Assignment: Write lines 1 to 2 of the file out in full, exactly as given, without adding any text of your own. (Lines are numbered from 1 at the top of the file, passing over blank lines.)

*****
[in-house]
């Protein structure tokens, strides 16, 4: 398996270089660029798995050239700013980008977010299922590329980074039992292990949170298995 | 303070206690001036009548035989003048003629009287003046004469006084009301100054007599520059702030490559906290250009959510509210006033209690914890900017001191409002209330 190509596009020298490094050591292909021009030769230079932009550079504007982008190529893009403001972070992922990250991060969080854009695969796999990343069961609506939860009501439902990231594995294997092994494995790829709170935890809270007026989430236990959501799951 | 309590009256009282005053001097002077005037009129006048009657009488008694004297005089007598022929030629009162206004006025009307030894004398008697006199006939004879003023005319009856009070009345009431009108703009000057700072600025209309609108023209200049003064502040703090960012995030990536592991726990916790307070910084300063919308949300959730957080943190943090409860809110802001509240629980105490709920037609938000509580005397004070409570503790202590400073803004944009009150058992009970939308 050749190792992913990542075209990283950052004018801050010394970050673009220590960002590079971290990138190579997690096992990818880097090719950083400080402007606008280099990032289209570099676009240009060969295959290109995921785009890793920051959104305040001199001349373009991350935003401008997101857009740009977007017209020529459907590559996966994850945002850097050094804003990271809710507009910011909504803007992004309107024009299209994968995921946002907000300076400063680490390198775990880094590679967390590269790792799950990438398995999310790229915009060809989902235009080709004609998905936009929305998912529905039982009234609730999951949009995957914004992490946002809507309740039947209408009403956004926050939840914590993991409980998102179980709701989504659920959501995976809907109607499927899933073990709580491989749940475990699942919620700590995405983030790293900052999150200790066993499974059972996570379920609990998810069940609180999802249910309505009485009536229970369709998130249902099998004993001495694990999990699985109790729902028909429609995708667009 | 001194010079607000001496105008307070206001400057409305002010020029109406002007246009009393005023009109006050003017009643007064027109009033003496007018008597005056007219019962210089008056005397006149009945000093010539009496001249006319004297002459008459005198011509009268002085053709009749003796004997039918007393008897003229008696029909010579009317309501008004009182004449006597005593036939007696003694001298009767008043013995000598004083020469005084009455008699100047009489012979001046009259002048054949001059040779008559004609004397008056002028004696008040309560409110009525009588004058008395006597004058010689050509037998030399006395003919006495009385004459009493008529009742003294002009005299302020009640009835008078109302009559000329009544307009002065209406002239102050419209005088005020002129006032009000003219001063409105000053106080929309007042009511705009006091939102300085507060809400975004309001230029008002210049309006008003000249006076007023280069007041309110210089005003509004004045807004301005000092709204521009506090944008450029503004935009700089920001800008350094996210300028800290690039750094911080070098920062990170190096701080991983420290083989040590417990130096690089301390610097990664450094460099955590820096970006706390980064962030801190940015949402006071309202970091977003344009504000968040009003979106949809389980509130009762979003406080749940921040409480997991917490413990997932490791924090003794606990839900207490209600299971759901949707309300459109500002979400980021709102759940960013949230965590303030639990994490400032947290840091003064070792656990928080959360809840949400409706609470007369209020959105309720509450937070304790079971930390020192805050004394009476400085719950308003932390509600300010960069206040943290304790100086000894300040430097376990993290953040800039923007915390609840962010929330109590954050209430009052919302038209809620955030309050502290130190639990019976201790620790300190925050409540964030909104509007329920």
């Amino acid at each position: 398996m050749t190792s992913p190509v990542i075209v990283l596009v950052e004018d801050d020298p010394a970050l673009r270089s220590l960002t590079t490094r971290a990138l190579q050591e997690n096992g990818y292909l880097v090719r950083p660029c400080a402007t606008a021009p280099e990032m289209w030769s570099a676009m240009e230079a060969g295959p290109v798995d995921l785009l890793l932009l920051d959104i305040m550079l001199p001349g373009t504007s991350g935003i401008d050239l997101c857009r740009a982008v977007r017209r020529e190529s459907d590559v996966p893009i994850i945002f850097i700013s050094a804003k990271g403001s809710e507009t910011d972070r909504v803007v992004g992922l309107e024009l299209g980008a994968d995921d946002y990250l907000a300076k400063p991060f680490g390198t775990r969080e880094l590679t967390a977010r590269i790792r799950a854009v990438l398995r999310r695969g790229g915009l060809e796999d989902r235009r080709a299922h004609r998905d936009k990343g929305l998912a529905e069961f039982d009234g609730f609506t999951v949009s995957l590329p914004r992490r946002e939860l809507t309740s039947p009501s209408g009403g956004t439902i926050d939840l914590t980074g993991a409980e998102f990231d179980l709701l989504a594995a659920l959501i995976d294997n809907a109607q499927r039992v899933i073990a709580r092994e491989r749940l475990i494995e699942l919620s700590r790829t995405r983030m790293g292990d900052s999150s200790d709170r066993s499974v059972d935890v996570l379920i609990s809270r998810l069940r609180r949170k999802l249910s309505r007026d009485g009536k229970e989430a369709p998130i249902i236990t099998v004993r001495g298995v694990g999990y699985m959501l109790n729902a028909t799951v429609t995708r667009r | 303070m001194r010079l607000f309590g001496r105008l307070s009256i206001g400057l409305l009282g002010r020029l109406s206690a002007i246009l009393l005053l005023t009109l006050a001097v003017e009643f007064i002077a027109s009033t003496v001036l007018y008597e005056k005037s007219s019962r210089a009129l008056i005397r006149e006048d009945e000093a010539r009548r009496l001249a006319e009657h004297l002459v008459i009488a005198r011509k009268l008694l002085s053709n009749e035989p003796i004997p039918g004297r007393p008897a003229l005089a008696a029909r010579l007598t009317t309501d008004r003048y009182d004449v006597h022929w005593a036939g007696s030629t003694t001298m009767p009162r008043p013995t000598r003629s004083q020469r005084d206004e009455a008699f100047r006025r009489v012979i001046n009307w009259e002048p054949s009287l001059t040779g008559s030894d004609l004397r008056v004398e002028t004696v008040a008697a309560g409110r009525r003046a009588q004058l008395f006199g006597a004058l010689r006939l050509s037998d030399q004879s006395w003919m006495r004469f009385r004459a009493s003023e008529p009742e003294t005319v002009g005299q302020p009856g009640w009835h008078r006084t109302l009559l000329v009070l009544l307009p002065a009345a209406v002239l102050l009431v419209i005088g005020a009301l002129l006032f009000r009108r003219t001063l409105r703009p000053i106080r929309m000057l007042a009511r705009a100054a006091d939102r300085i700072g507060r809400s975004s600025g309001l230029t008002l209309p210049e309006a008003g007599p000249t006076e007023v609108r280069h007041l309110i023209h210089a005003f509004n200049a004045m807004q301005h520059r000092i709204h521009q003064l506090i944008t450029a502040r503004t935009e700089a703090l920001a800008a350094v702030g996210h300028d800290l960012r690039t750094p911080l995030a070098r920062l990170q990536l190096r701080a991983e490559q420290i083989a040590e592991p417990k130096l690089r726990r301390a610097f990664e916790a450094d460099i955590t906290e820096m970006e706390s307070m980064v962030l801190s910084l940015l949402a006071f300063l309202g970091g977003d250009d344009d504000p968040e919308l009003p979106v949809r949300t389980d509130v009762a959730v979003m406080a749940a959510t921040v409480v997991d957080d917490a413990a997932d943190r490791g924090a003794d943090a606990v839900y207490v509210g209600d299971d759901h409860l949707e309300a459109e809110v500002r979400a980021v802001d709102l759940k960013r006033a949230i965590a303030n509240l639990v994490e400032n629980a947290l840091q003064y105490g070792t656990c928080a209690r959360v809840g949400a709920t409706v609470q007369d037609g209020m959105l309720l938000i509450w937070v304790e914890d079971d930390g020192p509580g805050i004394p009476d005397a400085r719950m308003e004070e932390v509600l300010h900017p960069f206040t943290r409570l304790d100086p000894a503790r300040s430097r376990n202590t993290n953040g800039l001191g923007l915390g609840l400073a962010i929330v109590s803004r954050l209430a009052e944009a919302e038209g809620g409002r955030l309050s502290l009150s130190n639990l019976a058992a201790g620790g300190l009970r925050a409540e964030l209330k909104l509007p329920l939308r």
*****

[in-house]
């Protein structure tokens, strides 16, 4: 398996270089660029798995050239700013980008977010299922590329980074039992292990949170298995 | 303070206690001036009548035989003048003629009287003046004469006084009301100054007599520059702030490559906290250009959510509210006033209690914890900017001191409002209330 190509596009020298490094050591292909021009030769230079932009550079504007982008190529893009403001972070992922990250991060969080854009695969796999990343069961609506939860009501439902990231594995294997092994494995790829709170935890809270007026989430236990959501799951 | 309590009256009282005053001097002077005037009129006048009657009488008694004297005089007598022929030629009162206004006025009307030894004398008697006199006939004879003023005319009856009070009345009431009108703009000057700072600025209309609108023209200049003064502040703090960012995030990536592991726990916790307070910084300063919308949300959730957080943190943090409860809110802001509240629980105490709920037609938000509580005397004070409570503790202590400073803004944009009150058992009970939308 050749190792992913990542075209990283950052004018801050010394970050673009220590960002590079971290990138190579997690096992990818880097090719950083400080402007606008280099990032289209570099676009240009060969295959290109995921785009890793920051959104305040001199001349373009991350935003401008997101857009740009977007017209020529459907590559996966994850945002850097050094804003990271809710507009910011909504803007992004309107024009299209994968995921946002907000300076400063680490390198775990880094590679967390590269790792799950990438398995999310790229915009060809989902235009080709004609998905936009929305998912529905039982009234609730999951949009995957914004992490946002809507309740039947209408009403956004926050939840914590993991409980998102179980709701989504659920959501995976809907109607499927899933073990709580491989749940475990699942919620700590995405983030790293900052999150200790066993499974059972996570379920609990998810069940609180999802249910309505009485009536229970369709998130249902099998004993001495694990999990699985109790729902028909429609995708667009 | 001194010079607000001496105008307070206001400057409305002010020029109406002007246009009393005023009109006050003017009643007064027109009033003496007018008597005056007219019962210089008056005397006149009945000093010539009496001249006319004297002459008459005198011509009268002085053709009749003796004997039918007393008897003229008696029909010579009317309501008004009182004449006597005593036939007696003694001298009767008043013995000598004083020469005084009455008699100047009489012979001046009259002048054949001059040779008559004609004397008056002028004696008040309560409110009525009588004058008395006597004058010689050509037998030399006395003919006495009385004459009493008529009742003294002009005299302020009640009835008078109302009559000329009544307009002065209406002239102050419209005088005020002129006032009000003219001063409105000053106080929309007042009511705009006091939102300085507060809400975004309001230029008002210049309006008003000249006076007023280069007041309110210089005003509004004045807004301005000092709204521009506090944008450029503004935009700089920001800008350094996210300028800290690039750094911080070098920062990170190096701080991983420290083989040590417990130096690089301390610097990664450094460099955590820096970006706390980064962030801190940015949402006071309202970091977003344009504000968040009003979106949809389980509130009762979003406080749940921040409480997991917490413990997932490791924090003794606990839900207490209600299971759901949707309300459109500002979400980021709102759940960013949230965590303030639990994490400032947290840091003064070792656990928080959360809840949400409706609470007369209020959105309720509450937070304790079971930390020192805050004394009476400085719950308003932390509600300010960069206040943290304790100086000894300040430097376990993290953040800039923007915390609840962010929330109590954050209430009052919302038209809620955030309050502290130190639990019976201790620790300190925050409540964030909104509007329920």